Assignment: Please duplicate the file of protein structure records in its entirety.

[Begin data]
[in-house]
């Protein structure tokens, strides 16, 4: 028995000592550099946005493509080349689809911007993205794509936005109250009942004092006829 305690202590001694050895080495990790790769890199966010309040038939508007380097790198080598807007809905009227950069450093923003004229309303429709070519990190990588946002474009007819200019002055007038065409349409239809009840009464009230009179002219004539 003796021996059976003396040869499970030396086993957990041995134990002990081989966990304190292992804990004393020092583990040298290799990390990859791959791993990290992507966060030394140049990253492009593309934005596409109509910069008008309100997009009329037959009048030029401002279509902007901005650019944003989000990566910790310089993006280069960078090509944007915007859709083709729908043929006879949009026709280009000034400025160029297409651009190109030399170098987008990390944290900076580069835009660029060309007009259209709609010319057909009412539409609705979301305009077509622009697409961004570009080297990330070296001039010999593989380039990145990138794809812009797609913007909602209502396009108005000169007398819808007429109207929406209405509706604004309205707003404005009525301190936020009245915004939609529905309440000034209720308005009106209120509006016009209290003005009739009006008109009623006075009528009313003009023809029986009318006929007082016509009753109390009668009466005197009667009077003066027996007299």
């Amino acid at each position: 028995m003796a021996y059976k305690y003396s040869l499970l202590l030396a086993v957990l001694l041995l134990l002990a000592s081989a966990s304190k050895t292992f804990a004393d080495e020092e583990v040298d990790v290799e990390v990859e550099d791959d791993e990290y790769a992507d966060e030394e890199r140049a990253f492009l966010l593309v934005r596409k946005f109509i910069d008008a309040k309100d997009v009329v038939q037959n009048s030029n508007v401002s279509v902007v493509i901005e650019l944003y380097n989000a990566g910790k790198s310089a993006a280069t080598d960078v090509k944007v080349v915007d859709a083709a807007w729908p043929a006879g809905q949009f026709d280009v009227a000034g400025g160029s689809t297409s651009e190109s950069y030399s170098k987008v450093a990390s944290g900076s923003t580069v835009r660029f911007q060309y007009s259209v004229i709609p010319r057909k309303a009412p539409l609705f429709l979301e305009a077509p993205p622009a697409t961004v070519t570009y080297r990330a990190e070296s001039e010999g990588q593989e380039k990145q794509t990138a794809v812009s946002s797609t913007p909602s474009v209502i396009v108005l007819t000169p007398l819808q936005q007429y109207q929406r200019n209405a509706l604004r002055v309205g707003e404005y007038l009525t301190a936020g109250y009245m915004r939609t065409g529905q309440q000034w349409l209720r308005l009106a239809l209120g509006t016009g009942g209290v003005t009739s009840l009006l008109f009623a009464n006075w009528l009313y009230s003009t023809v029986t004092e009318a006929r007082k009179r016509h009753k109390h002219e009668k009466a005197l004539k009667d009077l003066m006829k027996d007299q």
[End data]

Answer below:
[in-house]
């Protein structure tokens, strides 16, 4: 028995000592550099946005493509080349689809911007993205794509936005109250009942004092006829 305690202590001694050895080495990790790769890199966010309040038939508007380097790198080598807007809905009227950069450093923003004229309303429709070519990190990588946002474009007819200019002055007038065409349409239809009840009464009230009179002219004539 003796021996059976003396040869499970030396086993957990041995134990002990081989966990304190292992804990004393020092583990040298290799990390990859791959791993990290992507966060030394140049990253492009593309934005596409109509910069008008309100997009009329037959009048030029401002279509902007901005650019944003989000990566910790310089993006280069960078090509944007915007859709083709729908043929006879949009026709280009000034400025160029297409651009190109030399170098987008990390944290900076580069835009660029060309007009259209709609010319057909009412539409609705979301305009077509622009697409961004570009080297990330070296001039010999593989380039990145990138794809812009797609913007909602209502396009108005000169007398819808007429109207929406209405509706604004309205707003404005009525301190936020009245915004939609529905309440000034209720308005009106209120509006016009209290003005009739009006008109009623006075009528009313003009023809029986009318006929007082016509009753109390009668009466005197009667009077003066027996007299």
């Amino acid at each position: 028995m003796a021996y059976k305690y003396s040869l499970l202590l030396a086993v957990l001694l041995l134990l002990a000592s081989a966990s304190k050895t292992f804990a004393d080495e020092e583990v040298d990790v290799e990390v990859e550099d791959d791993e990290y790769a992507d966060e030394e890199r140049a990253f492009l966010l593309v934005r596409k946005f109509i910069d008008a309040k309100d997009v009329v038939q037959n009048s030029n508007v401002s279509v902007v493509i901005e650019l944003y380097n989000a990566g910790k790198s310089a993006a280069t080598d960078v090509k944007v080349v915007d859709a083709a807007w729908p043929a006879g809905q949009f026709d280009v009227a000034g400025g160029s689809t297409s651009e190109s950069y030399s170098k987008v450093a990390s944290g900076s923003t580069v835009r660029f911007q060309y007009s259209v004229i709609p010319r057909k309303a009412p539409l609705f429709l979301e305009a077509p993205p622009a697409t961004v070519t570009y080297r990330a990190e070296s001039e010999g990588q593989e380039k990145q794509t990138a794809v812009s946002s797609t913007p909602s474009v209502i396009v108005l007819t000169p007398l819808q936005q007429y109207q929406r200019n209405a509706l604004r002055v309205g707003e404005y007038l009525t301190a936020g109250y009245m915004r939609t065409g529905q309440q000034w349409l209720r308005l009106a239809l209120g509006t016009g009942g209290v003005t009739s009840l009006l008109f009623a009464n006075w009528l009313y009230s003009t023809v029986t004092e009318a006929r007082k009179r016509h009753k109390h002219e009668k009466a005197l004539k009667d009077l003066m006829k027996d007299q």